When did you start surfing?

I tried to start years ago when I was young and had first moved to Byron, but no one in my circle surfed at the time, so I found it super challenging to stay consistent. It was also pretty intimidating being in Byron with all these people who had grown up by the beach and had been surfing forever. It wasn’t really until I moved to Melbourne and started surfing on the Morning Peninsula. I fell in love with it straight away, and there were no crowds and smaller waves which were perfect for me at the time. When I moved back to Byron it was COVID, so it was way less crowded in the water, so my best friend and I made it our thing to go as much as we could. Now, I can’t imagine life without surfing.

Can you explain how you feel when you’re surfing?

It is just SO much fun! It makes me happy and confident and is the best form of exercise for your mind and your body! But, to be honest, sometimes it can also make me feel frustrated. I think is so important to remember that it’s ok to feel these things too. It only inspires me to get out there more and be brave and conquer these fears. My trip to the Ments was a huge confidence boost, paddling out with all girls and getting big waves that I never thought I could get, it was a special feeling that I’d never forget.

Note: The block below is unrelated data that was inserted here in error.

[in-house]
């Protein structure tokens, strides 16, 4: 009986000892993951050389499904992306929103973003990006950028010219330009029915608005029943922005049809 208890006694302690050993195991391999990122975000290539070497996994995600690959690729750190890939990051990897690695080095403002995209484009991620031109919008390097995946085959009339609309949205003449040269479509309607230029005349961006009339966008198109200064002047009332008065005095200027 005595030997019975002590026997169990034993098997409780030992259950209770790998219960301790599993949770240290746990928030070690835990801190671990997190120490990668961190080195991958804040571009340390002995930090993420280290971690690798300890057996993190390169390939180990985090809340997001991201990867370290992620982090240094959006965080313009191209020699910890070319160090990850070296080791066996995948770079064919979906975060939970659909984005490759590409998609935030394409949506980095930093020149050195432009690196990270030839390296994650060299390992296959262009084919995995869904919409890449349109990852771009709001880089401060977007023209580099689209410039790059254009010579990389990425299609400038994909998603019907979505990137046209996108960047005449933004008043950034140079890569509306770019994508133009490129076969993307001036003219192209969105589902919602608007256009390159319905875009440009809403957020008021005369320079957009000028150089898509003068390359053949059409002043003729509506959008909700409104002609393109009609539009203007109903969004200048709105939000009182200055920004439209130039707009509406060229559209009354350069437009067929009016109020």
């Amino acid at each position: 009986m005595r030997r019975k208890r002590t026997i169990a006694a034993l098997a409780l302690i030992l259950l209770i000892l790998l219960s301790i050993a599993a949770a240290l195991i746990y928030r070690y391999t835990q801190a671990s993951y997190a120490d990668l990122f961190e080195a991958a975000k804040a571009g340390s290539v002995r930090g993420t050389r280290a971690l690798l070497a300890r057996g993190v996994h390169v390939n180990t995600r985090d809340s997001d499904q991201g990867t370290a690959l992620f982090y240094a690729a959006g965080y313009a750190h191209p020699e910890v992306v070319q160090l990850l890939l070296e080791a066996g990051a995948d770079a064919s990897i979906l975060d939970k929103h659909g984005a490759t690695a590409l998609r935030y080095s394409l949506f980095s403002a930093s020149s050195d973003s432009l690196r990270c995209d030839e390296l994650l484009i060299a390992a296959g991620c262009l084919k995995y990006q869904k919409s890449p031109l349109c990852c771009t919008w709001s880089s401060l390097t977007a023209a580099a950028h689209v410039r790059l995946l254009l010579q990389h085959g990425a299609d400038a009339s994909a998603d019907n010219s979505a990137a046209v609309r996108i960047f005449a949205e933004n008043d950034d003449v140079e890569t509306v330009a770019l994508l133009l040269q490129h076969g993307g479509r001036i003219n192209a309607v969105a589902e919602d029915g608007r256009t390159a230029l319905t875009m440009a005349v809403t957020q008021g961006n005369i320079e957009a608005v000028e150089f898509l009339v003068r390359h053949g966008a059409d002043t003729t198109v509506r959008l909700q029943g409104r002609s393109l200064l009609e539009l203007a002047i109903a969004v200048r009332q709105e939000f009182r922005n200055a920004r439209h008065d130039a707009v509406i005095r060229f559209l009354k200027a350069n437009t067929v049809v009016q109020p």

What is your favourite thing about being in an all - girl lineup

It's supportive and loud and everyone is screaming and rooting for you! There’s no anger or rivalry, no one cares if you drop in (most of the time!) we all share waves and you just feel so supported and empowered.

What do you hope to see in the future of female surfing?

Just more opportunities, and to get to a time where guys are more accepting of girls being in the water, and are just stoked that we are out there with them.

Follow Brydie @brydiewatson_

Some of Brydie's magical content below: